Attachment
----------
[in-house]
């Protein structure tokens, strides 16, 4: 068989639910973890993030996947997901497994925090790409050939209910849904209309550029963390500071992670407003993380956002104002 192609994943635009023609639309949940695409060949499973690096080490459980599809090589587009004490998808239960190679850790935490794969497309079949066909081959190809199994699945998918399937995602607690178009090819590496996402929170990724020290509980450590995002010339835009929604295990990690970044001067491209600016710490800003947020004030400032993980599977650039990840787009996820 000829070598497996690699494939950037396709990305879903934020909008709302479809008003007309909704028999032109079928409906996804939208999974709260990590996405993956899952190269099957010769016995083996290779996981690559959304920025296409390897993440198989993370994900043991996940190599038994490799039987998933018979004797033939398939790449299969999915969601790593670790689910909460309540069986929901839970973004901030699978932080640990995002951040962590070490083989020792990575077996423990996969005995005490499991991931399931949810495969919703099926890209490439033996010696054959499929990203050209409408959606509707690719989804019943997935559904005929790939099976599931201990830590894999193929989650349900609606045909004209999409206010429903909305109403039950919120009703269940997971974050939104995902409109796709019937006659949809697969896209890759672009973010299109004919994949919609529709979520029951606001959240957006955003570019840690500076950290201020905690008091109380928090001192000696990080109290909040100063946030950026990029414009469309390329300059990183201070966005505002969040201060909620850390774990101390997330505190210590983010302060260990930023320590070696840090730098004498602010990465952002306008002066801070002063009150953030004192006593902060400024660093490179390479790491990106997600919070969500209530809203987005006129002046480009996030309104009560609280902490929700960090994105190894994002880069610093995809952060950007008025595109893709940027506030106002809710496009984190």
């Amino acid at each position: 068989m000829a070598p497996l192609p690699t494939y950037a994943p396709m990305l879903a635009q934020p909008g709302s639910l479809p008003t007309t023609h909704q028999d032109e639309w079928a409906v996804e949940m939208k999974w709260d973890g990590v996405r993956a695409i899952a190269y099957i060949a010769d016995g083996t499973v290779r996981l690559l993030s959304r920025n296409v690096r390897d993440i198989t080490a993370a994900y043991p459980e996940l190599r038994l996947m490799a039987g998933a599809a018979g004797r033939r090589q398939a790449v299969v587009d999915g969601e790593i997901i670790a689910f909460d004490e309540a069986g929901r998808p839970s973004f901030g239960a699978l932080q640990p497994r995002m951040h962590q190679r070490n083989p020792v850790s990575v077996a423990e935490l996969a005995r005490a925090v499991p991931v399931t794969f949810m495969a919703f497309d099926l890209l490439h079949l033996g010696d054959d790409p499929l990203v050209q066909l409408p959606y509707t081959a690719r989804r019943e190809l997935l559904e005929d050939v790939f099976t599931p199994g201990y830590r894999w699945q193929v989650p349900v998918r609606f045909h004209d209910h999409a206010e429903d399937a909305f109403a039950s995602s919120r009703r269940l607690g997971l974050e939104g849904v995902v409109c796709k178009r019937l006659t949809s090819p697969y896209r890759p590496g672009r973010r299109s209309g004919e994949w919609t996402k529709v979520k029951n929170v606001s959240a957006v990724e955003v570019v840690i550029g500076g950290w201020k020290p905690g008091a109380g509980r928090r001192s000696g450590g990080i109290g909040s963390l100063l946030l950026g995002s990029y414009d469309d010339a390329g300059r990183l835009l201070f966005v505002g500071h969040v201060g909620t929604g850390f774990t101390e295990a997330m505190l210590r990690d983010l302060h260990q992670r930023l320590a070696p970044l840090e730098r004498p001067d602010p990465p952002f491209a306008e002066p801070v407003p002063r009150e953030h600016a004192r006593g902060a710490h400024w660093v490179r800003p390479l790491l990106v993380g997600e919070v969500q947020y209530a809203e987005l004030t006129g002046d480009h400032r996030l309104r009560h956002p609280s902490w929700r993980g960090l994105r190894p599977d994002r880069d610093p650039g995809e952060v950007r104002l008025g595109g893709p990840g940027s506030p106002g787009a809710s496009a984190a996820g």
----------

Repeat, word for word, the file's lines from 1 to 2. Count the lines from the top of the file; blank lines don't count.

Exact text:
[in-house]
């Protein structure tokens, strides 16, 4: 068989639910973890993030996947997901497994925090790409050939209910849904209309550029963390500071992670407003993380956002104002 192609994943635009023609639309949940695409060949499973690096080490459980599809090589587009004490998808239960190679850790935490794969497309079949066909081959190809199994699945998918399937995602607690178009090819590496996402929170990724020290509980450590995002010339835009929604295990990690970044001067491209600016710490800003947020004030400032993980599977650039990840787009996820 000829070598497996690699494939950037396709990305879903934020909008709302479809008003007309909704028999032109079928409906996804939208999974709260990590996405993956899952190269099957010769016995083996290779996981690559959304920025296409390897993440198989993370994900043991996940190599038994490799039987998933018979004797033939398939790449299969999915969601790593670790689910909460309540069986929901839970973004901030699978932080640990995002951040962590070490083989020792990575077996423990996969005995005490499991991931399931949810495969919703099926890209490439033996010696054959499929990203050209409408959606509707690719989804019943997935559904005929790939099976599931201990830590894999193929989650349900609606045909004209999409206010429903909305109403039950919120009703269940997971974050939104995902409109796709019937006659949809697969896209890759672009973010299109004919994949919609529709979520029951606001959240957006955003570019840690500076950290201020905690008091109380928090001192000696990080109290909040100063946030950026990029414009469309390329300059990183201070966005505002969040201060909620850390774990101390997330505190210590983010302060260990930023320590070696840090730098004498602010990465952002306008002066801070002063009150953030004192006593902060400024660093490179390479790491990106997600919070969500209530809203987005006129002046480009996030309104009560609280902490929700960090994105190894994002880069610093995809952060950007008025595109893709940027506030106002809710496009984190």